[Openstack-operators] [stable][all] Keeping Juno "alive" for longer.

Clint Byrum clint at fewbar.com
Fri Nov 6 08:22:55 UTC 2015

Excerpts from Tony Breeds's message of 2015-11-05 22:15:18 -0800:
> Hello all,
> I'll start by acknowledging that this is a big and complex issue and I
> do not claim to be across all the view points, nor do I claim to be
> particularly persuasive ;P

<ahem> In the future, also consider not making it even more complex by
cross posting!

Indeed, it is not cut and dry.

> Having stated that, I'd like to seek constructive feedback on the idea of
> keeping Juno around for a little longer.  During the summit I spoke to a
> number of operators, vendors and developers on this topic.  There was some
> support and some "That's crazy pants!" responses.  I clearly didn't make it
> around to everyone, hence this email.

While I wish everybody would get on the Continuous Delivery train, I
understand that it's still comforting to many to use stable releases with
the hope that this will somehow keep them more available (it won't, there
are more scalability and reslience bugs fixed than "big risky changes"
landed by quite a large factor, in trunk) or that it will be less change
(it isn't, you can eat the elephant one spoon-full at a time, or prepare
a feast every 6 months).

Until we all embrace the chaos-drip in favor of the chaos-deluge, we
have to keep supporting stable releases.

> Acknowledging my affiliation/bias:  I work for Rackspace in the private
> cloud team.  We support a number of customers currently running Juno that are,
> for a variety of reasons, challenged by the Kilo upgrade.
> Here is a summary of the main points that have come up in my conversations,
> both for and against.
> Keep Juno:
>  * According to the current user survey[1] Icehouse still has the
>    biggest install base in production clouds.  Juno is second, which makes
>    sense. If we EOL Juno this month that means ~75% of production clouds
>    will be running an EOL'd release.  Clearly many of these operators have
>    support contracts from their vendor, so those operators won't be left 
>    completely adrift, but I believe it's the vendors that benefit from keeping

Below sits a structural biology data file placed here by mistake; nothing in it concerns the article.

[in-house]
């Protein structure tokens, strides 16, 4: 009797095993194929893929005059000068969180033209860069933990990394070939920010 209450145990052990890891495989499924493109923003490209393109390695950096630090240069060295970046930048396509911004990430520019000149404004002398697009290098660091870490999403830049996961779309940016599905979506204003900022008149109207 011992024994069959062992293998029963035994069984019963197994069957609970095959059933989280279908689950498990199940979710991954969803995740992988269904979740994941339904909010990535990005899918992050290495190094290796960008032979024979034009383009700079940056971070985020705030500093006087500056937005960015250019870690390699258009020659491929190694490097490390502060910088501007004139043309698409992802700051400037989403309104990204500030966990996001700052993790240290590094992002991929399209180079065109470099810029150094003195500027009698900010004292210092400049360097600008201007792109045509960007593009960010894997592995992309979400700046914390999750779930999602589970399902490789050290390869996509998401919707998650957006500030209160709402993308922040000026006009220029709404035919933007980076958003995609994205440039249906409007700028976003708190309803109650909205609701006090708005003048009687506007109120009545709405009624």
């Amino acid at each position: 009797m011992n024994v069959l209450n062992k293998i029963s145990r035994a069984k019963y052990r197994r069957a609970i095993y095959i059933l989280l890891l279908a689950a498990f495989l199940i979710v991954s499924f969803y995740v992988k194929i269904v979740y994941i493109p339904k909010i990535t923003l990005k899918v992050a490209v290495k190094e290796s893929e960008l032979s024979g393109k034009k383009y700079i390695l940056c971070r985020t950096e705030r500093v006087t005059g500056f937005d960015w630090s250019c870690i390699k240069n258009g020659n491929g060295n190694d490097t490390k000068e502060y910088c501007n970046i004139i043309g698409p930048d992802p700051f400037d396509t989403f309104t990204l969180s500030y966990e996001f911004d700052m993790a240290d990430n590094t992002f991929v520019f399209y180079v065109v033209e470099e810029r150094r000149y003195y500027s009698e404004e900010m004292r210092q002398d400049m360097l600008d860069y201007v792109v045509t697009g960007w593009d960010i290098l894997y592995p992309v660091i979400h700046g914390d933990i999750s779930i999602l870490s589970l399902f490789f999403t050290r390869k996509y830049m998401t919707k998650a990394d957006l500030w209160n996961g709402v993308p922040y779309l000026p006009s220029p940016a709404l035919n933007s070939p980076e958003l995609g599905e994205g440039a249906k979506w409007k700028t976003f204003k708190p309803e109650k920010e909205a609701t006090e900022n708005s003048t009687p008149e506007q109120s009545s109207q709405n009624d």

>    Juno around. By working together *in the community* we'll see the best
>    results.
>  * We only recently EOL'd Icehouse[2].  Sure it was well communicated, but we
>    still have a huge Icehouse/Juno install base.

Wow, yeah, I had not seen these numbers yet. It sounds to me like the
number of operators who can keep up with the 6 month cadence is very low,
and LTS cycles need to be considered.

> For me this is pretty compelling but for balance .... 
> Keep the current plan and EOL Juno Real Soon Now:
>  * There is also no ignoring the elephant in the room that with HP stepping
>    back from public cloud there are questions about our CI capacity, and
>    keeping Juno will have an impact on that critical resource.
>  * Juno (and other stable/*) resources have a non-zero impact on *every*
>    project, esp. @infra and release management.  We need to ensure this
>    isn't too much of a burden.  This mostly means we need enough trustworthy
>    volunteers.
>  * Juno is also tied up with Python 2.6 support. When
>    Juno goes, so will Python 2.6 which is a happy feeling for a number of
>    people, and more importantly reduces complexity in our project
>    infrastructure.
>  * Even if we keep Juno for 6 months or 1 year, that doesn't help vendors
>    that are "on the hook" for multiple years of support, so for that case
>    we're really only delaying the inevitable.
>  * Some number of the production clouds may never migrate from $version, in
>    which case longer support for Juno isn't going to help them.
> I'm sure these question were well discussed at the VYR summit where we set
> the EOL date for Juno, but I was new then :) What I'm asking is:
> 1) Is it even possible to keep Juno alive (is the impact on the project as
>    a whole acceptable)?

Sure, but...

> Assuming a positive answer:
> 2) Who's going to do the work?
>     - Me, who else?

That's really the rub. Historically barely anybody has maintained the
stable branches, though lately that has gotten a bit better.

> 3) What do we do if people don't actually do the work but we as a community
>    have made a commitment?

There's certainly an argument to be made for downstream entities to take
this over if we, upstream, don't want it.

> 4) If we keep Juno alive for $some_time, does that imply we also bump the
>    life cycle on Kilo and liberty and Mitaka etc?

Probably. Doesn't seem like this problem can go away without making
concessions for longer term support though. One concession might be that
6 months is too short, and extend the cycle out. But that would have
gigantic ripple effects.

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